The Basque Block

“Meet you at the Basque Block”!….a phrase commonly heard these days in Boise, Idaho and one that directs locals, tourists, and everyone in between in the capital city to a place that’s truly unique. The Basque Block is steeped in history and is known as home to one of Idaho’s most well-known ethnic groups – the Basques!

One of the first plotted areas of the city, Grove Street was home to early, prominent Boise families, but as time moved on and the streetcar system was developed, the family names of Moore, Cartier, and Redway were replaced by names like Letemendi, Yribar and Arregui.  The boarding house network was a great one and signs of this important piece of the Basque immigrant story are still very present in the historic buildings of the Basque Block today.

The Cyrus Jacobs/Uberuaga House, built in 1864 and used as the Jacob family home for forty years, began being rented by the Galdos, Bicandi and Uberuaga families beginning in 1910.  The Uberuagas purchased the home in 1928 and operated it as a boarding house until 1969.  The home has been restored and is the primary artifact of the Basque Museum. Literally thousands of people pass through its doors each year to get a glimpse of what the boarding house life must have been like in its hey day.  Two doors down the street the Anduiza family built a large hotel-style boarding house in 1914 with a full fronton inside.  It was purchased in 1993 by Richard Hormaechea and Adelia Garro Simplot who wanted to save the building. Attorneys, realtors, and businesses now occupy the upper floor rooms that were the bedrooms while the court is used many times per week by members of the Boise Fronton Association for mostly pala and an occasional handball game. A Basque band stores its equipment and practices in a couple of the lower rooms and the Museum is allowed to give tours and have students and guests give a try at playing esku pilota, or handball.

The number of boarding houses declined as fewer herders came from the Old Country, but there was still a need for a place to meet.  The Basque Center, built in 1949 at 601 Grove, has been just that place.  Home to hundreds of dinners, dances, wedding receptions, funeral gatherings and more games of mus than one could count, it’s also been home to the Oinkari Basque Dancers, Boiseko Gasteak Basque Dancers, and more recently, the Txantxangorriak music group.  It has filled a necessary niche in the Basque community, a place to preserve and celebrate their culture.

The Basque Museum & Cultural Center was established in 1985 in the Jacobs/Uberuaga House with the goal to preserve and promote Basque history and culture with one of its primary functions being educational outreach.  It acquired the building next door and established the main gallery, store, offices and archives there beginning in 1993.  In 1990 the Museum acquired the Cub Tavern and within two years Dan Ansotegui had opened the Gernika Basque Pub & Eatery, a quaint place offering Basque and American fare.  In 1999 Dan opened The Basque Market, and that too continues today, now operated by Tony and Tara Eiguren, offering wines, foods, cooking classes, and catering Basque food to gatherings within the community.  Leku Ona, a full-course Basque restaurant, opened its doors in late 2005, in what was the Belaustegui boarding house and Chico Club.  It offers savory traditional dishes with patio, banquet, and outdoor dining areas.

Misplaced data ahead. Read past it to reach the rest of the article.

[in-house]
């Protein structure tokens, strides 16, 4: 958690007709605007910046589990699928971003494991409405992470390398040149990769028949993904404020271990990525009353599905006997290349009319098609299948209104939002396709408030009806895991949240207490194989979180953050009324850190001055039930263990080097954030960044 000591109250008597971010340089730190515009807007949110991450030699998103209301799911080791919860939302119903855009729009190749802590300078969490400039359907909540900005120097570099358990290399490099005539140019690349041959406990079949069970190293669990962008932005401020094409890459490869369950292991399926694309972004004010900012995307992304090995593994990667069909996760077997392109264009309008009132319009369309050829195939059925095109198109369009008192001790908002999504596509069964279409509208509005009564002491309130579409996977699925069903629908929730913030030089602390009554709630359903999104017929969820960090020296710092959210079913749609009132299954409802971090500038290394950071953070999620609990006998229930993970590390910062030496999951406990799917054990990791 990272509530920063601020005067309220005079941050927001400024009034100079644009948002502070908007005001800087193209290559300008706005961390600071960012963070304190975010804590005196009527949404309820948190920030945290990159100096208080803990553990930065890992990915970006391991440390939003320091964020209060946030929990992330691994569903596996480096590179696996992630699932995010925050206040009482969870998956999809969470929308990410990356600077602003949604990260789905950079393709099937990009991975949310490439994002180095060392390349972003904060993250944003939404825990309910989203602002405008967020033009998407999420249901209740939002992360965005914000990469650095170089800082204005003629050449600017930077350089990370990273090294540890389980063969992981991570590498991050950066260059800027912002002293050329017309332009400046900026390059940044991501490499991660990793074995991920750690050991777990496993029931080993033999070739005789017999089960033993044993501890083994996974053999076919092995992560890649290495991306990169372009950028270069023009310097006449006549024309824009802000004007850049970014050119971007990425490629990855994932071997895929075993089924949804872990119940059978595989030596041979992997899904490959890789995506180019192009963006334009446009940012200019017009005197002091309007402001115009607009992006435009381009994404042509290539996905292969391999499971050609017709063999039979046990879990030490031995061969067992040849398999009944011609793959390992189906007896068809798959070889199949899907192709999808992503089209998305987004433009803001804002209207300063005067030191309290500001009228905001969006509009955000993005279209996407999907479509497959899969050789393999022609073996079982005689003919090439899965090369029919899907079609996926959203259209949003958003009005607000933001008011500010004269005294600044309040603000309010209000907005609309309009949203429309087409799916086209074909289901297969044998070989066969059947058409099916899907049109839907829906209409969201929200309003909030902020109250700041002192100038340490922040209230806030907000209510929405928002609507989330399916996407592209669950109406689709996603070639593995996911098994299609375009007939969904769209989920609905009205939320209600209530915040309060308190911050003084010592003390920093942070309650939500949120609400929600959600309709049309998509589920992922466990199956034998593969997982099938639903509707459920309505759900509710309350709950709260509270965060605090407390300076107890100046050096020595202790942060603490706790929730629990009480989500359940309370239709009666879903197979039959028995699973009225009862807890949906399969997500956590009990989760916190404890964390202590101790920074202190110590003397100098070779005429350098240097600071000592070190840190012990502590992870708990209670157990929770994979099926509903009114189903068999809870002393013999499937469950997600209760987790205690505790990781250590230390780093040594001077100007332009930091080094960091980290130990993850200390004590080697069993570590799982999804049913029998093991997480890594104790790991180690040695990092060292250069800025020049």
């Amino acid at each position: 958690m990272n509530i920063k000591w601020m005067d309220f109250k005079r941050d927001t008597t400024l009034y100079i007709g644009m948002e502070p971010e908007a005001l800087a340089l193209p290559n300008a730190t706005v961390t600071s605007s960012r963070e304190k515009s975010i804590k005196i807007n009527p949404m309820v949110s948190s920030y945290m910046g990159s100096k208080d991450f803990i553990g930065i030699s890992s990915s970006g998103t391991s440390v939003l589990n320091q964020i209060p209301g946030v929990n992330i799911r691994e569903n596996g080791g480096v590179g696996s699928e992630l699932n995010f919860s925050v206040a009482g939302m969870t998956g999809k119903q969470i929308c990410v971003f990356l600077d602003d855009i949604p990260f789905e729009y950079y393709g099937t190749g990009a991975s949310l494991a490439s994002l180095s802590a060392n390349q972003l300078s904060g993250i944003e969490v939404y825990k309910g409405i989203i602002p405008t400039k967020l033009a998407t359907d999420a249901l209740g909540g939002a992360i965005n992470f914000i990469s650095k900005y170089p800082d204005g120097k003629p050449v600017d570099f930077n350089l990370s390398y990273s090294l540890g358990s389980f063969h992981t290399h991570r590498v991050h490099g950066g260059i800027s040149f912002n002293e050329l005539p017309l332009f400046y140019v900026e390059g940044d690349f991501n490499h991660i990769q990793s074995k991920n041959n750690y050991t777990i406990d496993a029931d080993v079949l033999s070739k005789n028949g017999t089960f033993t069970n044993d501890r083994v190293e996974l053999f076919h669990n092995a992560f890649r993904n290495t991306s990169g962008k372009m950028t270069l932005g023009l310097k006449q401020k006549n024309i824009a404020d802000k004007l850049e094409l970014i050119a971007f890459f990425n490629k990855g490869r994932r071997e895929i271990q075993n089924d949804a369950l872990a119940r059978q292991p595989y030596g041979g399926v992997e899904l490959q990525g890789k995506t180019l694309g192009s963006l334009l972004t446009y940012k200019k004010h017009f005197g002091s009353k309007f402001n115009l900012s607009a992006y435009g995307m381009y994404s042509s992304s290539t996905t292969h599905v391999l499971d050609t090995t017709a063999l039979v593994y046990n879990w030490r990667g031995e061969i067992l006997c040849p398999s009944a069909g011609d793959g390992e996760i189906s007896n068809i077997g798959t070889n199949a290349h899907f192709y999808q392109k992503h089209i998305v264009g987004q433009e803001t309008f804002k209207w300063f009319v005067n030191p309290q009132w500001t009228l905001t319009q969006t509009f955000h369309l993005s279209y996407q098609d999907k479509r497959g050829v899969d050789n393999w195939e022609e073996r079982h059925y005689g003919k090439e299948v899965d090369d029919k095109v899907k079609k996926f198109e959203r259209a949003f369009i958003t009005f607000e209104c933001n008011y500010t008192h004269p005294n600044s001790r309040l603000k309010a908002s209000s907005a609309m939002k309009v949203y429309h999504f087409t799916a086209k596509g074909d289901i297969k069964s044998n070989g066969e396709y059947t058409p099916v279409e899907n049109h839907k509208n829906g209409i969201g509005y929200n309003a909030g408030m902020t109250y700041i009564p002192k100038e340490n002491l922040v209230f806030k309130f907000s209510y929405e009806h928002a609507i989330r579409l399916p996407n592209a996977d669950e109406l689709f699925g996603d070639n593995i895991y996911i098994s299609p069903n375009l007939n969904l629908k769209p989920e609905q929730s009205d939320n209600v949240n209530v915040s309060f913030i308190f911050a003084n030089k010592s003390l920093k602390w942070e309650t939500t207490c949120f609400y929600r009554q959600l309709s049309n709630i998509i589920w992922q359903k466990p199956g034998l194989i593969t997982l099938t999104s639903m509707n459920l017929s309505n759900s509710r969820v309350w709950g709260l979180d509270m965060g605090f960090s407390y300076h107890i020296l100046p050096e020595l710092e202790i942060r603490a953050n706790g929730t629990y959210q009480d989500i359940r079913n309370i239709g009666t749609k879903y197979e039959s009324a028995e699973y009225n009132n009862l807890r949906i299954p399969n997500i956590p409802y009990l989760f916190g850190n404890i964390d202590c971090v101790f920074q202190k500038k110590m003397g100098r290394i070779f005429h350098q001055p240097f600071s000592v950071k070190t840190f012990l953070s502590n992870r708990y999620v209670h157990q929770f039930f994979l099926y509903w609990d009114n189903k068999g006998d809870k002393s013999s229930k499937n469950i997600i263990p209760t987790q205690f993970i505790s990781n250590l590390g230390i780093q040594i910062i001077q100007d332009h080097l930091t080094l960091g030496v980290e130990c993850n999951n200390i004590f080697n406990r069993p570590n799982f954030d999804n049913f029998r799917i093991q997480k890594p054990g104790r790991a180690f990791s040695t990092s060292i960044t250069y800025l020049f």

The single incident that was the defining moment for the Basque Block came with the tragic loss of Pat & Eloise Bieter in a car accident in 1999.  It prompted the Boise City Arts Commission to meet with Basque community leaders to propose some public art to be placed in the area in their memory.  The ideas that came from that meeting…that we needed to bring our culture from behind the walls and out to the public…is what has really created the unique ambiance that now exists on the Basque Block today.  Curbs and grass were removed and a green street with red lauburu symbols, granite sidewalk inserts that include five hundred surnames from A to Z representing many of the Basque families that came to this area over the past one hundred years.  Some of the four hundred pound granite slabs were engraved with songs complete with lyrics and music, and six represent the provincial coat of arms of the Basque homeland. A group of international sign-painters, The Letterheads, created a  mural depicting important aspects of Basque history and culture. “Laiak”, the public art sculptures dedicated to the Bieters and to the Basque community, stand as festive entry pieces welcoming visitors to the area, and interpretive signs on all of the buildings tell the story of the neighborhood and buildings as they’ve changed over time.  The street grade was raised to create an open feeling and when it’s blocked for special events, the crowds span with ease from street and sidewalk to patio, as if they truly were in an outdoor plaza in the Old Country.

In the summer, as you round one of the corners, you’ll generally hear the sound of glasses clinking, people chatting, and a laugh or a heated discussion or two.  After all, when two or more Basques are gathered together, there will generally be more than five or six opinions!  You’ll smell garlic wafting off the ethnic fare being served from bustling kitchens to café-style dining tables on the street, a hint of a cigar from a table outside the Basque Center, and the pungent smell of flowers welling out and over the many pots on the street or hanging from every building.  This is the Basque Block.  It’s a place that’s been built over time, with the efforts of many people from diverse backgrounds and cultures.  It’s a wonderful gathering place for Basques and non-Basques alike and is now an important piece in the fabric of what is Boise.